"Local”, “LocalLow” and “Roaming”

May 30, 2010 by Ramesh

Windows Vista and Windows 7 ships with three new folders namely “Local”, “LocalLow” and “Roaming” which has been created by Microsoft intentionally for the following reasons

• Better performance during logon
• Segregation of application’s data based on the usage level

The folder “Roaming” by design ensures that ONLY absolutely essential data like “Favorites” “Desktop” and “Documents” travel with the user thereby making it as a roaming profile. Data stored inside this folder would be user’s preference for a particular application. For instance, Adobe products stores user’s settings in this folder. It is worth to remember that “Roaming” folder is synchronized with the server meaning bigger the size of roaming folder longer the time required to logon to a PC.

The folder “Local” is designed to store any machine specific information which wouldn’t be synchronized with the server at logon time. Usually, this data is machine specific. This folder is equivalent to C:\Documents and Settings\Local Settings\Application Data on Windows XP.

This folder stores what Microsoft calls as “Low Integrity” data. IE8, for example, can only write to the locallow folder (when protected mode is on).

The data that would go into any of the above three folders would be a vendor specific design. For instance, Adobe products install the custom dictionaries to “LocalLow” whereas Microsoft products install the same to “Roaming”

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32-bit and 64-bit Windows

May 29, 2010 by Ramesh

I have people frequenting to me with at least one question after buying a 64 bit computer (mostly inadvertently). “Hey .. i see two program files folder on my PC .... can i delete one of those? (mostly Program Files (x86)) as it is something new on my box”. This is when it occurred to me that both are radically different and the difference had to be educated to the users.

On a 64bit PC, We find two folder namely “Program Files” and “Program Files (x86)”. There is an astute difference between the two folders which is definitely worth discriminating. Simply put, “Program Files” folder is designed for 64 bit applications and “Program Files (x86)” for well known and more prevalently in use 32 bit applications. This precisely is what defines the installation directory for an application.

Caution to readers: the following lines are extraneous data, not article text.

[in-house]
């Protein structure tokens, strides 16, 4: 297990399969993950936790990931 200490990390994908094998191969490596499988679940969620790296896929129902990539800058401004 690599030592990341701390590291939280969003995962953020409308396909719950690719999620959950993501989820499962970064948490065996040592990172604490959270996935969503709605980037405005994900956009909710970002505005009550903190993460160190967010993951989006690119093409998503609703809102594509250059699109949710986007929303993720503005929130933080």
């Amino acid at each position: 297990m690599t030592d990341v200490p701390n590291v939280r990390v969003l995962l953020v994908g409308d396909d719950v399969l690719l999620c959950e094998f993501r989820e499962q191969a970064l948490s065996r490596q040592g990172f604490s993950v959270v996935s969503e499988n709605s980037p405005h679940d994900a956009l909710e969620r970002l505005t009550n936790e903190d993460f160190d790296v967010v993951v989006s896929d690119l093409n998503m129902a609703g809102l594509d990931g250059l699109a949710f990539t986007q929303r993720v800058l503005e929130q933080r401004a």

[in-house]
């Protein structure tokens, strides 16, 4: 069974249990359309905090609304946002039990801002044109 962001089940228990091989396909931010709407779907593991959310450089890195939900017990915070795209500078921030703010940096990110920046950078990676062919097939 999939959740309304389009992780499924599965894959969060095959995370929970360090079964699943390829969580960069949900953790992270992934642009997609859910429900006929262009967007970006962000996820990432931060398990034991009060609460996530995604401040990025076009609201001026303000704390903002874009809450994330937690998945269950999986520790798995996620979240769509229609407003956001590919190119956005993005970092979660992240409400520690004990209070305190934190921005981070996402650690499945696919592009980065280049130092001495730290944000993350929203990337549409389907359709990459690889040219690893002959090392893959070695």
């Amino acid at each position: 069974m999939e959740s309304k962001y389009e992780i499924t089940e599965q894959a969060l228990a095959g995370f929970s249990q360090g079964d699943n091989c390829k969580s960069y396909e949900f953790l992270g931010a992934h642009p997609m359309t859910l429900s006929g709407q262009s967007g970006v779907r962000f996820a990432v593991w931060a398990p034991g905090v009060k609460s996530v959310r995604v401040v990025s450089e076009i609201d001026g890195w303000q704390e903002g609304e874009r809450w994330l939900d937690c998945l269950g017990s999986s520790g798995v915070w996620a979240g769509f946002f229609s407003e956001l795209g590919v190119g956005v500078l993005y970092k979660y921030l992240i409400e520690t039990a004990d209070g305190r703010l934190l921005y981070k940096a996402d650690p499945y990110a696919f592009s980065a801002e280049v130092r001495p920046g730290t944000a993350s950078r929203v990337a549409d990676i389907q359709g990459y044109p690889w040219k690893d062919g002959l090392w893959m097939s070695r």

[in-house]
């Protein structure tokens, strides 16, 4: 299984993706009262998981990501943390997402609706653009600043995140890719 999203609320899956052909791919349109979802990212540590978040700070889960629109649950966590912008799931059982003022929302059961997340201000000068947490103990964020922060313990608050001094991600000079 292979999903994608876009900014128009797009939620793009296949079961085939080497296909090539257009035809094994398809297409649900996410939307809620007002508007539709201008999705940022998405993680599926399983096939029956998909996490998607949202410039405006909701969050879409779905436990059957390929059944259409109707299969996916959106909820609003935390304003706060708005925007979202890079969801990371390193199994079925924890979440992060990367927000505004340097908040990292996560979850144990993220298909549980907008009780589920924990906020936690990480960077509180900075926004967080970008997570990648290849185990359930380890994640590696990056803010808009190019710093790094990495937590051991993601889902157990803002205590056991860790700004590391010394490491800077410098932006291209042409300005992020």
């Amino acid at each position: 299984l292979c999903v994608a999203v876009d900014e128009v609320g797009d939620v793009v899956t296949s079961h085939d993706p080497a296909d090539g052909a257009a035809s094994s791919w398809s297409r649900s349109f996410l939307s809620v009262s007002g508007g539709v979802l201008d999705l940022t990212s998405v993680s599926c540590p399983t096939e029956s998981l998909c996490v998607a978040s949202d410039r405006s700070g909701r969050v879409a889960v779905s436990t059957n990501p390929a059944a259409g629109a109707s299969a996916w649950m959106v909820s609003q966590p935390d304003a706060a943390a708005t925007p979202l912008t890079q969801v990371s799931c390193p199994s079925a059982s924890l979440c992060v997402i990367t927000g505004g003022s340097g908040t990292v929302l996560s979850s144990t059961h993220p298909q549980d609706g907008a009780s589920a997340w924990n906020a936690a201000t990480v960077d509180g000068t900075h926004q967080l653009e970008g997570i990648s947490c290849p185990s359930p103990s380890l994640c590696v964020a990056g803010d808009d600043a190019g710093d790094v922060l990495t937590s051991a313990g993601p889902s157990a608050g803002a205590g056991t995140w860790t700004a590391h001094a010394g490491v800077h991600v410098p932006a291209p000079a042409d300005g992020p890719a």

Windows 7 is designed to detect the architecture of an application which helps it decide the installation location. Needless to say that, the application should be 64 bit designed to be installed to “Program Files” folder.

These two types of application might leave us with a question like would a 64 bit application work on a 32 bit processor and 32 bit application on 64 bit processor? Well ... the answer is.... If an application is specifically designed for a 64bit processor, they wouldn’t run on a 32 bit processor. Whereas most of the 32 bit applications will work on 64 bit OS.

I believe, The above differentiation provides a holistic view on the two types of windows and I found the below link to be very useful

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Windows 7 Compatibility Check

by Ramesh

The below mentioned site shows up a list of software’s that are compatible with Win7 32 and 64 bit inclusive.


The URL provides ONLY the information about the compatibility of the software on Win7 platform.

A WORD OF CAUTION: This, by no means indicates whether the application can be successfully virtualized or not

For Instance, the application "Workshare Professional 5" shows a matching entry in both the categories of Win7 (32 and 64 bit). But Sequencing this application with complete functionality is next to impossible as the application has a printer driver

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App-V Management Console Crash

by Ramesh

Off-late, i ran into a strange problem which would crash my "App-V Management console" while importing virtual applications into the console with a stereotyped Microsoft message Management console encountered a problem and needs to close down as shown below

To Fix the above problem, create the below mentioned registry key

HKLM\SOFTWARE\Microsoft\SoftGrid\4.5\Management Console\
DWORD: LoadConsoleIcons
Value: 0 (zero)

Close your console and open again. The annoying error wouldn't show up again :-)

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May 28, 2010 by Ramesh

Primary Objective of the blogs posted in this site would be to

  • To share new findings in Microsoft App-V
  • Challenges faced while sequencing applications
  • Trouble shoot sequenced applications and
  • Known issues and resolution techniques
I would also share my experience while sequencing complex applications and learnings and new take aways

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